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Barry E. Bleske, Issam Zineh, Hyun Seok Hwang, Gregory J. Welder, Michael M.J. Ghannam, Marvin O. Boluyt
Med Sci Monit 2007; 13(12): BR255-258
Hawthorn extract (Crataegeus sp.) a botanical complementary and alternative medicine is often used to treat heart failure. The mechanism(s) by which hawthorn extract may treat heart failure is unknown but may include, theoretically, immunological effects. Therefore, the purpose of this study is to determine the effect of hawthorn extract on the immunomodulatory response in a pressure overload model of heart failure.
Material and Method: A total of 62 male Sprague-Dawley rats were randomized to either aortic constriction + vehicle (AC; n=15), aortic constriction + hawthorn 1.3 mg/kg (HL, n=17), aortic constriction + hawthorn 13 mg/kg (HM, n=15), or aortic constriction + hawthorn 130 mg/kg (HH, n=15). Six months after surgical procedure animals were sacrificed and plasma samples obtained for the measurement of the following immunomodulatory markers: interleukin (IL) IL-1ss, IL-2, IL-6, IL-10; and leptin.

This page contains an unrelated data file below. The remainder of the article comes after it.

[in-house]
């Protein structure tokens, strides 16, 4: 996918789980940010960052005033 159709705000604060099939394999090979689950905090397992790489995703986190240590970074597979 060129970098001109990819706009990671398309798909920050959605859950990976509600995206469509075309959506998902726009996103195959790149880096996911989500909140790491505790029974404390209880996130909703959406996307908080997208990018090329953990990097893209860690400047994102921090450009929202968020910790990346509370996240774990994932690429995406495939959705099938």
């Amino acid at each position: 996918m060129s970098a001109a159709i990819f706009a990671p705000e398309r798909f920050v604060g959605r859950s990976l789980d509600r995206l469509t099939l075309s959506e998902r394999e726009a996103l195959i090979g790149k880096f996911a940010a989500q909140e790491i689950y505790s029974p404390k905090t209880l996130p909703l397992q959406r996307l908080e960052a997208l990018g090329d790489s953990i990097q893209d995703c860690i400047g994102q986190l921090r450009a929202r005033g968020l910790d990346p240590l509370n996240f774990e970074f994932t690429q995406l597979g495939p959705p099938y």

Results: The mortality rate following 6 months of aortic constriction was 40% in the AC group compared to 41%, 60%, and 53% for the HL, HM, and HH groups respectively (P>0.05 compared to AC). Aortic constriction produced a similar increase in the left ventricle/body weight ratio for all groups. Hawthorn extract had no effect on the immunomodulatory markers measured in this study, although there appeared to be a trend suggesting suppression of IL-2 plasma concentrations.
Conclusions: In this animal model of heart failure, hawthorn extract failed to significantly affect the immunomodulatory response characterized after 6 months of pressure overload at a time when approximately 50% mortality was exhibited. Mechanisms other than immunological may better define hawthorn's effect in treating heart failure.